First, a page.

Effects of ADHD Medications on the Brain

A common and legitimate concern that is often voiced by parents when considering medication treatment for their child’s ADHD symptoms relates to the effects of these agents on the developing

from Rubia et al., 2009

from Rubia et al., 2009

brain.  Raising some alarm have been findings from some animal studies that have suggested detrimental long-term changes; however, these studies often use very high doses administered intravenously.  Neruoimaging studies in people on this question have slowly been accumulating to the point that there is a critical mass to review for common findings.   This review paper by Spencer and colleagues that was published in the Journal of Clinical Psychiatry offers a summary of neuroimaging studies that have examined structural and functional changes related to ADHD treatment with stimulants.

A total of 29 studies were identified that met the authors’ inclusion criteria. Among them were 20 functional MRI studies, 6 structural MRI studies, and 3 spectroscopy studies. Between studies, a great deal of variability was found related to methodology.  Despite this fact, however, overall results were fairly consistent in finding that treatment with stimulants resulted in brain structure and function closer to non-ADHD controls and farther from ADHD patients who were not treated with medications. Related to the structural MRI studies, the attenuation of structural “abnormalities” tended to be in specific to particular regions rather than reflecting overall changes in grey or white matter volume. Functional MRI studies were relatively consistent regarding findings with the striatum and anterior cingulate gyrus while the prefrontal cortex showed the most variability in results across studies.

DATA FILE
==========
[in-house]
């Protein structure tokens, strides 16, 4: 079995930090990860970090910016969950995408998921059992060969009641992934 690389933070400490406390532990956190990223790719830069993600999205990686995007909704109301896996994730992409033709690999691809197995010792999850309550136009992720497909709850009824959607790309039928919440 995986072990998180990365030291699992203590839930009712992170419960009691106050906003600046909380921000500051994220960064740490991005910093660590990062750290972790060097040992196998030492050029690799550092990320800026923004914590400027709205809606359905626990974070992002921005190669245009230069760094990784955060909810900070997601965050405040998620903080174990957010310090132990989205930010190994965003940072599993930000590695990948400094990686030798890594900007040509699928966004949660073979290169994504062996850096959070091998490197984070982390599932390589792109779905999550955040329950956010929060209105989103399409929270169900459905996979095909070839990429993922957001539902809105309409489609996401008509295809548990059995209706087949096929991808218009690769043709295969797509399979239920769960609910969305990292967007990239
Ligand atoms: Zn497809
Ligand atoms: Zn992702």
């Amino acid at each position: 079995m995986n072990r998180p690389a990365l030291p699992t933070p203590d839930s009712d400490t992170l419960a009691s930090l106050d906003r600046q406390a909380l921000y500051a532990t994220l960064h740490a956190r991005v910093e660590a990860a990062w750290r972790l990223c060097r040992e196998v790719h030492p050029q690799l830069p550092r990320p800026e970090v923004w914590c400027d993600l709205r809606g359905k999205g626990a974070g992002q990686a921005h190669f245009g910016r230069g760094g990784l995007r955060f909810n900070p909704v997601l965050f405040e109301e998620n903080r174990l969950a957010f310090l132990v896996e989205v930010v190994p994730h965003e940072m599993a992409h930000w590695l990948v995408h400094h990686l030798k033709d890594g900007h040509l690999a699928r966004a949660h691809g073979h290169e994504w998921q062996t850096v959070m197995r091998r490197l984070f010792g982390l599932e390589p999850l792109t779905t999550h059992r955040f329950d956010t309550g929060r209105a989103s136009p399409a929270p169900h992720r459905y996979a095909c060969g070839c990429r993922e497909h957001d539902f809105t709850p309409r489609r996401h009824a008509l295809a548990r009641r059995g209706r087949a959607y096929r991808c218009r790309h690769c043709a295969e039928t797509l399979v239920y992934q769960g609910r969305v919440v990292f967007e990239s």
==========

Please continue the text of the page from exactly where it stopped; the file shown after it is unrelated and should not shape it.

The authors concluded that oral doses of stimulants tend to attenuate the brain alterations that have been identified in ADHD.

While this study should be somewhat reassuring to both clinicians and parents alike, it is important in my view not to take these results too far.  Most of the studies reviewed were naturalistic in design which means that assignment to medication or not was not random and thus other factors might account for group differences.  In addition, these studies are unable to detect more subtle changes that may be occurring on a smaller scale or over long periods of time.


Spencer T, et al.  Effect of Psychostimulants on Brain Structure and Function in ADHD: A Qualitative Literature Review of MRI-Based Neuroimaging Studies.  J Clin Psychiatry 74(9):902-917, 2013.

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